Jewish World Review Feb. 25, 2002 / 13 Adar, 5762
Debra J. Saunders
These are good days for veep
EVERY dog has his day, and these are good days for Vice President Dick Cheney.
Cheney hasn't always had an easy ride with Team Bush. Wags -- like moi -- thought it was bad form when he vetted No. 2 hopefuls as leader of the Bush running-mate search team, then picked himself. After the election, Cheney had three unenviable roles. He was the lord of the heart attack. Dems labeled him as the brains behind the throne, a label that can sap a veep's power. Cheney was also the Bush administration's energy Grinch.
There was no love lost between California and Cheney. He needled Californians about how they were happy to devour electricity, as long as it wasn't generated from power plants near their backyards. He even suggested that if the state really wanted clean energy, it should go nuclear.
Then, in the weeks following Sept. 11, his role changed: Critics carped at him for working out of undisclosed locations. This followed on the heels of criticism for Cheney's energy task force meeting behind closed doors. Those days are gone. Now, Cheney's cool with California. He's out of the bunker, pale, rested and ready. Dick Cheney, Man of Mystery. The embodiment of Cardiac Chic.
Last Tuesday, he was a hit with Jay Leno; he led "The Tonight Show'' with an "undisclosed location'' joke. On Thursday, he spoke to an enthusiastic gathering of business types at the San Jose Chamber of Commerce meeting. "I never thought I'd be the opening act for a rock band called Creed,'' he quipped. He wooed workers during a short tour of the Tech Museum of Innovation in San Jose, Calif. Standing with his trademark tilt of the head, wearing a red tie (not the blue tie beloved of other Bushies) and his crooked grin, he asked questions of staffer Mary Carbullido as she showed off Cosmo, the artificial-intelligence robot dog.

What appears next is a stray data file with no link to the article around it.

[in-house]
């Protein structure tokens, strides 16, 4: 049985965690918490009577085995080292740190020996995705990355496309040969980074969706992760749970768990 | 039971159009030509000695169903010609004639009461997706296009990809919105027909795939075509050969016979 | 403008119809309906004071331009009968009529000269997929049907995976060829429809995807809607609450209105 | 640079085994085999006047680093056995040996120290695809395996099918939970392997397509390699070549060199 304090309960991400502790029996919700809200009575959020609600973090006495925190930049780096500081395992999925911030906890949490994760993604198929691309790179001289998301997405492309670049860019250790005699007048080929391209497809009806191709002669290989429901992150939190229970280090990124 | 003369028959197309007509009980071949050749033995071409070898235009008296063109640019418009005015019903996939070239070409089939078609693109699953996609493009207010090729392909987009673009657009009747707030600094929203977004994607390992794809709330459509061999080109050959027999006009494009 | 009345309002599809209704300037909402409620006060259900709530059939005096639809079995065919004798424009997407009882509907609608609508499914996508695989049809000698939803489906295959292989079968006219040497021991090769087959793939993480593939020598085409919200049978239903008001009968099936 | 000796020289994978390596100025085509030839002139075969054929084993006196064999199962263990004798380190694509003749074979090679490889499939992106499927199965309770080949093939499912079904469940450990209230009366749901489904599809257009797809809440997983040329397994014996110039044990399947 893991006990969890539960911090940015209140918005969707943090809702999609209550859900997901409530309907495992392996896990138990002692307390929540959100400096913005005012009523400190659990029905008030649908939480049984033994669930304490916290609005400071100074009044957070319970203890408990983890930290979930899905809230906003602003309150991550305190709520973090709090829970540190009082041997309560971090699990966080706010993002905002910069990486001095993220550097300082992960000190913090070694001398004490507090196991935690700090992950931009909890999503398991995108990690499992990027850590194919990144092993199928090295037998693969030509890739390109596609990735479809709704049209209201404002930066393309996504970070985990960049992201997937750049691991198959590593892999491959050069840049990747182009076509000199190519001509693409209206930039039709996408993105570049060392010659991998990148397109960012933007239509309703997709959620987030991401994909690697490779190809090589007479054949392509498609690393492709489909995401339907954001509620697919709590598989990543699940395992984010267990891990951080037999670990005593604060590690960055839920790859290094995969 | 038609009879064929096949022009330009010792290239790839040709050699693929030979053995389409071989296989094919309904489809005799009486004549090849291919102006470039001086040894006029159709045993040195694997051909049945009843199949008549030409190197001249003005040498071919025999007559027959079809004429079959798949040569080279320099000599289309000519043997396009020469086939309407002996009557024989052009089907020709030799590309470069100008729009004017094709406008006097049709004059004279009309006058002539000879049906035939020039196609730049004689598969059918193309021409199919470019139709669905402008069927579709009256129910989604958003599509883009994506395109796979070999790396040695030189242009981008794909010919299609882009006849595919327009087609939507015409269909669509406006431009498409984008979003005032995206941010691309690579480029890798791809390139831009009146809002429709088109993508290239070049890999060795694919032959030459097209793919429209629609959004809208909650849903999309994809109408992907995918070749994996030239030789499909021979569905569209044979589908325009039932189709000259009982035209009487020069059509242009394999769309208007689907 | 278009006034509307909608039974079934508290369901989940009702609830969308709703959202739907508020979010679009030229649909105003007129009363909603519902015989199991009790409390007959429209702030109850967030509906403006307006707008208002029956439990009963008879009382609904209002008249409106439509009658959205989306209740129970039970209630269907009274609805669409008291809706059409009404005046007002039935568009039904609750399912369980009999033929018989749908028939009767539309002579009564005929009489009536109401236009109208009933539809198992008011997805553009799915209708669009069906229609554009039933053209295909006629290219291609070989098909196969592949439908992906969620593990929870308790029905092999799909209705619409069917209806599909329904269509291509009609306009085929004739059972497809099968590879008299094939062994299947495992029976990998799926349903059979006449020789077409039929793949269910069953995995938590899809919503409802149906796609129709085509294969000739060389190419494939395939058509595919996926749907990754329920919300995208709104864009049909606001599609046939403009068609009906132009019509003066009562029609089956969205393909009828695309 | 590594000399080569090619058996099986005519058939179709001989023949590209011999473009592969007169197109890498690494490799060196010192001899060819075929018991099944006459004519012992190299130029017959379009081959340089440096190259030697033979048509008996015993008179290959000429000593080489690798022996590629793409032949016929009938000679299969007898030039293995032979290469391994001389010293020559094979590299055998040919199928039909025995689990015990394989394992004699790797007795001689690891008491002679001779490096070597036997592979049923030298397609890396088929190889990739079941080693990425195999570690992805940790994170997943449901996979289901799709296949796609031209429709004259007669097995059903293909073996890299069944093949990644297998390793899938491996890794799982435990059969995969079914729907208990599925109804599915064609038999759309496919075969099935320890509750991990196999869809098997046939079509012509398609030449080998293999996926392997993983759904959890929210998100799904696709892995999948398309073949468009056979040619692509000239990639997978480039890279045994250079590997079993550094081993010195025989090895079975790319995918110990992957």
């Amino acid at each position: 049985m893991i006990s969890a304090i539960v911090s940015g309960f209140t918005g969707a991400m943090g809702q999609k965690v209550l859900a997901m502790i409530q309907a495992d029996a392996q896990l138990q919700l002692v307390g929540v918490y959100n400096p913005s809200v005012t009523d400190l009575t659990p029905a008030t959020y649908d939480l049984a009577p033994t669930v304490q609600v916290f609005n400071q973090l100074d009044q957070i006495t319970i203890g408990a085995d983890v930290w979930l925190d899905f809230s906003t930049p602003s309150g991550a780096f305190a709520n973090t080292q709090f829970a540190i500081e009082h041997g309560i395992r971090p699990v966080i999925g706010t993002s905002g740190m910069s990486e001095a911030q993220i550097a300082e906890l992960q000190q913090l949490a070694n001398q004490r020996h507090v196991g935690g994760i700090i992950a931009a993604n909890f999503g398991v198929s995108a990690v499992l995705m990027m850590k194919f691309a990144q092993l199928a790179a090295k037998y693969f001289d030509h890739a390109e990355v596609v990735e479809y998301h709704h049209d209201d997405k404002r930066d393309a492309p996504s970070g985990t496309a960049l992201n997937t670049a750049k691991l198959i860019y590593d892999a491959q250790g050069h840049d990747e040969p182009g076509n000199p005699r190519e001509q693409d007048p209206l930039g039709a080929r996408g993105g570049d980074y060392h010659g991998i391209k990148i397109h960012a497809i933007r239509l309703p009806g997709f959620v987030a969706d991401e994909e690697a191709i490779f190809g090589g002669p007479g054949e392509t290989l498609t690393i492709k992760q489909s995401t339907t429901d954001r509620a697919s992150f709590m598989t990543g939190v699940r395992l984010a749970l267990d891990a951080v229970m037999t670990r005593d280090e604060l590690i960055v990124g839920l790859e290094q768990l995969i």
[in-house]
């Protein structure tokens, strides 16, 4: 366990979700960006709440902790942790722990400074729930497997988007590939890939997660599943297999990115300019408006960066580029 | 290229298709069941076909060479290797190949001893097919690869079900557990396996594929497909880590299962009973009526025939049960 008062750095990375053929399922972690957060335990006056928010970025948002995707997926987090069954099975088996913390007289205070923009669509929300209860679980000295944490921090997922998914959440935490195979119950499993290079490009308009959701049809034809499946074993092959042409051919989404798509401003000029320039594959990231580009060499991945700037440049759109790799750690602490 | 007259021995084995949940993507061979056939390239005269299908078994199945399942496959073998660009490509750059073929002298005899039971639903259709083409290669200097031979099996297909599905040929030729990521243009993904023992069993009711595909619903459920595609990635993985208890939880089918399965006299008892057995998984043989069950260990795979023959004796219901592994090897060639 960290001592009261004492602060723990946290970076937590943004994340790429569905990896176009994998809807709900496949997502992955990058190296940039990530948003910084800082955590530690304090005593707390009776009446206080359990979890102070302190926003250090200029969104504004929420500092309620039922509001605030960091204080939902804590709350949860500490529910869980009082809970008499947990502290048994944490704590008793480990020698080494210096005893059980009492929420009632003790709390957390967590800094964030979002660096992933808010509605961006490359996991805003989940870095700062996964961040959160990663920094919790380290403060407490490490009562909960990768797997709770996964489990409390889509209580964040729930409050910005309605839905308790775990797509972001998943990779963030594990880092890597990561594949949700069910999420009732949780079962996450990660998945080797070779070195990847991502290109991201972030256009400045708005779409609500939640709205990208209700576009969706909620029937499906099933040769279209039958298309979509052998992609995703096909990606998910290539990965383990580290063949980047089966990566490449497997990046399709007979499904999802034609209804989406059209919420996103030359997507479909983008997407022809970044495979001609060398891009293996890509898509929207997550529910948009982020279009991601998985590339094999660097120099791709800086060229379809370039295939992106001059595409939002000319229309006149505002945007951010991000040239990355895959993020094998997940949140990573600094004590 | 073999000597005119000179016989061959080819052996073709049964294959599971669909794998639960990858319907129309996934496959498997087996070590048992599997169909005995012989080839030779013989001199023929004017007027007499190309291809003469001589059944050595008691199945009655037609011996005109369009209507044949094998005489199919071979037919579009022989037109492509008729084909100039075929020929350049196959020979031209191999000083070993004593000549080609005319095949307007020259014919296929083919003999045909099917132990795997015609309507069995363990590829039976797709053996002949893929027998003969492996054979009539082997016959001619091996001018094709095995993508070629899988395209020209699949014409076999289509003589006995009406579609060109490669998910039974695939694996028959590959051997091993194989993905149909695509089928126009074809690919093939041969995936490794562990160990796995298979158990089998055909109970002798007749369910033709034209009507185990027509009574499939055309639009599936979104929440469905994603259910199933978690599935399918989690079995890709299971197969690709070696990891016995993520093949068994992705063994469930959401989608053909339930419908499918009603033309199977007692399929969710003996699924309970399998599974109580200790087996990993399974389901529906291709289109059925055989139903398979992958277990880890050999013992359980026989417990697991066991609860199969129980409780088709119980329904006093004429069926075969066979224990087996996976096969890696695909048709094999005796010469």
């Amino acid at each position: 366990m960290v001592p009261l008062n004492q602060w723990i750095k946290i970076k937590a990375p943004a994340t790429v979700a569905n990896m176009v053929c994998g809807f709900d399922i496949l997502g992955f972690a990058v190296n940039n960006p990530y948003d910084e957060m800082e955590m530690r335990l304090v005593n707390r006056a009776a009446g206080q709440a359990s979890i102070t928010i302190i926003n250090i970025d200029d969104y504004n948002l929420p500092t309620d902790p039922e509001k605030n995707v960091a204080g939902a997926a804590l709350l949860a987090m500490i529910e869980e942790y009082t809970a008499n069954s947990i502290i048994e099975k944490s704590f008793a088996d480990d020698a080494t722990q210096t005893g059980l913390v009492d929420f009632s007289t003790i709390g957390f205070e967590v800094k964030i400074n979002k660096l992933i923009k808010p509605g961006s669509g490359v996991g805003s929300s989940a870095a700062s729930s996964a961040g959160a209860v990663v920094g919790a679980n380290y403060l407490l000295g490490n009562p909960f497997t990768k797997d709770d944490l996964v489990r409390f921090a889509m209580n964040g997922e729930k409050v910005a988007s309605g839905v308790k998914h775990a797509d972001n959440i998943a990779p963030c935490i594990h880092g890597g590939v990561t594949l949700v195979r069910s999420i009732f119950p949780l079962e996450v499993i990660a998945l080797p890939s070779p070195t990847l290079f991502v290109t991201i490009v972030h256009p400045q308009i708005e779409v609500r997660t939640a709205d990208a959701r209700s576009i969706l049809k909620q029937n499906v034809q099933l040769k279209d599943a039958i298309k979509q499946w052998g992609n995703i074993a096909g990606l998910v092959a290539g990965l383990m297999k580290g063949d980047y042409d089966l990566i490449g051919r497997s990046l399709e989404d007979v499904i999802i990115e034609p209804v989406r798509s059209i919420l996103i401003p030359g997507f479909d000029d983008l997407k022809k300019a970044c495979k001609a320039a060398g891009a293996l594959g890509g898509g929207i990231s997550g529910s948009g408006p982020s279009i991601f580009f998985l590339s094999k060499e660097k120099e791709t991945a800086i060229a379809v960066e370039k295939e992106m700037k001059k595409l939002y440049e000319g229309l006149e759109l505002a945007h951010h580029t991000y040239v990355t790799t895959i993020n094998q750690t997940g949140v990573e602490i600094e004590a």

"It was great because he was very engaged,'' gushed a quite pregnant Carbullido. She might even consider naming her son-to-be Cheney, she said. Cheney Carbullido.
Yes, California and Cheney these days are simpatico. The latest Field Poll shows President Bush enjoying a 70 percent favorability rating in California, with Cheney rating a 61 percent thumbs up. That's 14 percent more than Al Gore (remember him?) rated in the same poll. With those numbers, Cheney could quote the GOP trifecta -- Ronald Reagan, Alan Greenspan and welfare critic George Gilder -- without apology.
Cheney obviously connected with Silicon Valley, hooking geek to grunt as he talked up arming soldiers with "precision instruments.'' Perhaps he even thought of himself when he marveled on how "even the boldest predictions'' of technological advances often fall short of the advancements that actually occur. After all, who would have predicted his rave-review performance in California last week?
"What is the Zen of Cheney?'' I asked spokesperson Jennifer Millerwise. "His Zen?'' she swallowed. "Let me think.'' After a minute's consideration, she answered: "calm, measured, thoughtful.'' "He's like a Zen Buddhist guru,'' political consultant Sean Walsh said after the San Jose talk. "He tends to calm crowds, and the media.''
Back in Washington, the cries for him to release the list of people who advised his energy task force will start up again. Talking heads will ask him about his ticker and if he had steak for dinner. And he'll be California dreamin', visualizing that perfect nuclear power plant on the
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